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Exploring the prescribing process of domperidone for low milk supply: a qualitative study among mothers, IBCLCs, and family doctors.

Tauritz Bakker, L.A., Dijk, L. van, Bemt, P.M.L.A. van den. Exploring the prescribing process of domperidone for low milk supply: a qualitative study among mothers, IBCLCs, and family doctors. Journal of Human Lactation: 2020
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Background:
When mothers are confronted with milk supply problems, taking domperidone is regularly suggested. However, domperidone has been associated with sudden cardiac death and caution in prescribing is advised. In 2016, a multidisciplinary group of authors from a tertiary academic hospital (Erasmus MC) published a clinical protocol in a leading Dutch physicians’ journal to support Dutch family physicians in prescribing domperidone to stimulate lactation.
Research aim: To explore consumer and health care provider perspectives and experiences regarding the prescribing of domperidone for lactation insufficiency following publication of a national clinical protocol.

Methods:
A cross-sectional qualitative study was performed using semi-structured interviews (N = 40) based on a topic list covering the prescribing process. Participants were mothers (n = 18) who had been advised to try domperidone to boost their milk supply between November 2016 and May 2018, their International Board Certified Lactation Consultants (n = 9), and their family physicians (n = 15). Another group of participants (mothers; n = 6) answered short questionnaires. All interviews were recorded, transcribed and analyzed using ATLAS.ti software. The resulting list of codes was organized according to the topics.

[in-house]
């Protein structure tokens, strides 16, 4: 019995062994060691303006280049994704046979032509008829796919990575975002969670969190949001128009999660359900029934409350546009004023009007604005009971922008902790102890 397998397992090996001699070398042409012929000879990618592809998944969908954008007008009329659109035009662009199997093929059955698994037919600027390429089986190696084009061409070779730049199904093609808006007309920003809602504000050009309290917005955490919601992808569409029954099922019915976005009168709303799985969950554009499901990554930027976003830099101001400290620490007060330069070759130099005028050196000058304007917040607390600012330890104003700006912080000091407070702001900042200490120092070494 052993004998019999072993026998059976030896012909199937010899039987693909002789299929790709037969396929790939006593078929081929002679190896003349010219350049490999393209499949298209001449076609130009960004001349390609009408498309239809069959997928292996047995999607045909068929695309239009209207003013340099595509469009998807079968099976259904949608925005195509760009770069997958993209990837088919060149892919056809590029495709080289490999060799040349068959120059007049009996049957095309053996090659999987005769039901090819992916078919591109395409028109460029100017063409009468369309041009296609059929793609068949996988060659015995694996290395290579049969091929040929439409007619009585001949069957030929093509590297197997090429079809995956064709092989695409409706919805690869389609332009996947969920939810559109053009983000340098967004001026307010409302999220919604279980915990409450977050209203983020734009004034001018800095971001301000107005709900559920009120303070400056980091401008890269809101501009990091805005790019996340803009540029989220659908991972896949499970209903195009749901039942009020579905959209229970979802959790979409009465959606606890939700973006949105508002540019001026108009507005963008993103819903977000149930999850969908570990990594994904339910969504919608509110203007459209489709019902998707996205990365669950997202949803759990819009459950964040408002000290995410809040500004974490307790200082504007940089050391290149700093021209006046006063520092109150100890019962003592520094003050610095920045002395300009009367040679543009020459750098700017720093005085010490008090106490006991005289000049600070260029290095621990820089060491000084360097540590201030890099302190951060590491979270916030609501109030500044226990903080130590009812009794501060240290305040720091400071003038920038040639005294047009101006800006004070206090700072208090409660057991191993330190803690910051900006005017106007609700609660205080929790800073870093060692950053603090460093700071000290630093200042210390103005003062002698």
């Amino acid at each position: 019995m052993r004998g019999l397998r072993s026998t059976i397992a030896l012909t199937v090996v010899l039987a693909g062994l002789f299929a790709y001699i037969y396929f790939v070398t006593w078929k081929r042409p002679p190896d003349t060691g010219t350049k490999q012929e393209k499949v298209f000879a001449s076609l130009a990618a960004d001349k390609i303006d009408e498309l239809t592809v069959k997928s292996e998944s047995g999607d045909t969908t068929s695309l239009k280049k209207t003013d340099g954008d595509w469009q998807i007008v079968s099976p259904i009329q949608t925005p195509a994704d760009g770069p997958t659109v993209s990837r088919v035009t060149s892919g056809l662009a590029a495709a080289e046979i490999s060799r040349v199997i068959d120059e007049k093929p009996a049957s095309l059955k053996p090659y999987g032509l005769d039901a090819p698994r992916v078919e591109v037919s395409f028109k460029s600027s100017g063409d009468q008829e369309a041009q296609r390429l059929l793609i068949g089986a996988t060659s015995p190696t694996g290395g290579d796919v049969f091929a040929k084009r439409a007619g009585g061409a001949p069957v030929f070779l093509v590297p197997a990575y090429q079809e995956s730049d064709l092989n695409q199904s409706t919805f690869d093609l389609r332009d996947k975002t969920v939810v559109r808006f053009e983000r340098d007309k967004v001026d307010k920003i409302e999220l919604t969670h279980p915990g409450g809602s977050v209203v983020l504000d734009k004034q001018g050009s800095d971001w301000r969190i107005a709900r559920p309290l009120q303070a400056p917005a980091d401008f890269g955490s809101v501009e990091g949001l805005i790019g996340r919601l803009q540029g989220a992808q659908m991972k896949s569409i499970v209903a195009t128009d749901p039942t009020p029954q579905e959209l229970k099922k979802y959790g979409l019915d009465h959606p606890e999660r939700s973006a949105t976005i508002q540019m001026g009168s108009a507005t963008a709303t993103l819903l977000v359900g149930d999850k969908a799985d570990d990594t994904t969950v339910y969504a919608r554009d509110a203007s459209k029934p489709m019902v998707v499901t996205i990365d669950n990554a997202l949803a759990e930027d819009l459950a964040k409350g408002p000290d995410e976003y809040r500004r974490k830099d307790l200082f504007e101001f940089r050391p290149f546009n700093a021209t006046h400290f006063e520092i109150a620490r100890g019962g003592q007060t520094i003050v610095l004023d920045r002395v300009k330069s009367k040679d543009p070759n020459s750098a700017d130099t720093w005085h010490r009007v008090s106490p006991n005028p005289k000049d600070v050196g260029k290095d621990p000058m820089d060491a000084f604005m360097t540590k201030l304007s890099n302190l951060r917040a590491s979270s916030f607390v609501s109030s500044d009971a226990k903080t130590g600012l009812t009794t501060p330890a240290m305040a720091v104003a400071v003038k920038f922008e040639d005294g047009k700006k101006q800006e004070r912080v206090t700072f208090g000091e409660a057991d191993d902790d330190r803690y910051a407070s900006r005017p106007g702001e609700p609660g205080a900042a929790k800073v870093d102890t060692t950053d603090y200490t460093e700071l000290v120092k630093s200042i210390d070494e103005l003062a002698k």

Results:
In the process leading to domperidone use to stimulate lactation, participant family physicians relied on the IBCLC, pharmacist, or mother to guide the prescription of domperidone, often citing the published national clinical protocol as back up. The
medical safeguards incorporated in the protocol (e.g., taking medical history, physical exam, performing electrocardiograms, limiting dosage) were usually not implemented.

Conclusions:
Though the availability of a national clinical protocol in which the prescribing of domperidone for lactation is supported appeared to increase the willingness of participant family physicians to prescribe, gaps were identified between clinical practice and
this clinical protocol for prescribing domperidone.